“‘Now, my son, the Lord be with you, so that you may succeed in building the house of the Lord your God, as he has spoken concerning you. Only, may the Lord grant you discretion and understanding, that when he gives you charge over Israel you may keep the law of the Lord your God. Then you will prosper if you are careful to observe the statutes that the Lord commanded Moses for Israel. Be strong and courageous. Fear not; do not be dismayed. With great pains I have provided for the house of the Lord 100,000 talents of gold, a million talents of silver, and bronze and iron; timber and stone, too, I have provided. To these you must add. You have an abundance of workmen: stonecutters, masons, carpenters, and all kinds of craftsmen without number, skilled in working gold, silver, bronze, and iron. Arise and work! The Lord be with you!’ David also commanded all the leaders of Israel to help Solomon his son, saying, ‘Is not the Lord your God with you? Now set your mind and heart to seek the Lord your God. Arise and build the sanctuary of the Lord God.’” 1 Chronicles 22:6-19

David had fulfilled his charge from God as warrior-king, and now faithfully executed his charge as father to prepare his son Solomon to succeed him and to build the temple he had envisioned. What strikes me is David’s thoroughness in all aspects of passing on the kingdom. Not only did he make organizational and financial preparations, but he made sure Solomon knew what was most important: that he have discretion and understanding, that he adhere to God’s law, that he be strong and courageous and not fear in his role as sovereign, because God had appointed him and was with him.


Are we prone to supply all manner of things and education and resources for those entrusted to us, but neglect the greater charge of instilling spiritual truths and values in them? Are we more apt to spend our time and energy working to pay for lessons and school and stuff, to driving them here and there for ‘enrichment,’ than we are to expend ourselves in earnest, specific prayer for their souls and character, in training for righteousness, in raising them in the nurture and instruction of the Lord? Do we teach them by our priorities that awards and accomplishments and experiences are more important than humility, holiness, wise decision-making and responsibility? Are we elevating a high view of them above a proper high view of God? Do we give the charge to perform and succeed and win but not to be thankful, to serve, to glorify their Maker? Fulfilling God’s charge for our life is of utmost importance, but it is vital we do so His way: with His understanding, wisdom, strength, the power of His presence, and in alignment with His word. These are the lasting treasures we leave with those in our charge.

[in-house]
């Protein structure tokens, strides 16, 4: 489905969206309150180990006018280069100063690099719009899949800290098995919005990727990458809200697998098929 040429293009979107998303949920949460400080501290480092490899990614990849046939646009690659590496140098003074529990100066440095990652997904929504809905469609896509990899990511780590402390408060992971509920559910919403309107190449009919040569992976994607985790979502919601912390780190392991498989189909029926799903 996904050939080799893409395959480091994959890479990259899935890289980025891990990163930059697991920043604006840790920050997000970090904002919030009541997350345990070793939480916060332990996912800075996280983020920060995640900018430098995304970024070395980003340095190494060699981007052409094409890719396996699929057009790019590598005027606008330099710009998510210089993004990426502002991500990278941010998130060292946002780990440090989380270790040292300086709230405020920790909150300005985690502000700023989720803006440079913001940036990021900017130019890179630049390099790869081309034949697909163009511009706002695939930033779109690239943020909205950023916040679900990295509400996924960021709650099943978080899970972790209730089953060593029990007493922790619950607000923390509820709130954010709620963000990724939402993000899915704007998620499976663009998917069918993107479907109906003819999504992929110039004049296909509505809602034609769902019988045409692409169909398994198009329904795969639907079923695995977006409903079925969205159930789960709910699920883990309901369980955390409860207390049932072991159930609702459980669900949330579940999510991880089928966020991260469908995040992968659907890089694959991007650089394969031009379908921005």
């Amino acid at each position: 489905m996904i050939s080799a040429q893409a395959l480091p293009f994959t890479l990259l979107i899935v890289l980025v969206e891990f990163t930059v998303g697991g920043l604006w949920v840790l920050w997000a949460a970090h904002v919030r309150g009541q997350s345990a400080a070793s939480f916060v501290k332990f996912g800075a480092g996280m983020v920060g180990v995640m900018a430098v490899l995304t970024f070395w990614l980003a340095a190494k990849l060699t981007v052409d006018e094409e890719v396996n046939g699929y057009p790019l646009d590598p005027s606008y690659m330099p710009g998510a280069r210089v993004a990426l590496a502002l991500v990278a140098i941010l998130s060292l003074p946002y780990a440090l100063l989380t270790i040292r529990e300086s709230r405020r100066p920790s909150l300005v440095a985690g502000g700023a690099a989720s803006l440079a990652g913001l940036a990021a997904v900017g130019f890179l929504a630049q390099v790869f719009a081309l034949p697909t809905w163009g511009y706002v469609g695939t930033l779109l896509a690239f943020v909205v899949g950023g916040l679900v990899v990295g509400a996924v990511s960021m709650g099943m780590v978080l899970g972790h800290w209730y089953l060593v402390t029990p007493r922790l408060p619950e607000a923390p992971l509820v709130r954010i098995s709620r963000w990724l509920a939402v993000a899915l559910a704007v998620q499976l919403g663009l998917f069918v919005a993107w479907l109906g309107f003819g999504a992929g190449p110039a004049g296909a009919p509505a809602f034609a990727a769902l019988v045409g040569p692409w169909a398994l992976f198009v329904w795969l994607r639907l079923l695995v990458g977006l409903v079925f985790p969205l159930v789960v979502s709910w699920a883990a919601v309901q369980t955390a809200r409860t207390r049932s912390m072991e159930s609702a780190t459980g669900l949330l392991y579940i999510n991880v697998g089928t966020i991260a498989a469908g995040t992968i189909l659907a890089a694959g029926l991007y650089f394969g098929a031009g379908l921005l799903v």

“A charge to keep I have, a God to glorify, a never-dying soul to save, and fit it for the sky. To serve the present age, my calling to fulfill; O may it all my powers engage to do my Master’s will. Arm me with jealous care, as in Thy sight to live, and O, Thy servant, Lord, prepare a strict account to give. Help me to watch and pray, and on Thyself rely; and let me ne’er my trust betray, but press to realms on high.”  ~Charles Wesley (1707-1788)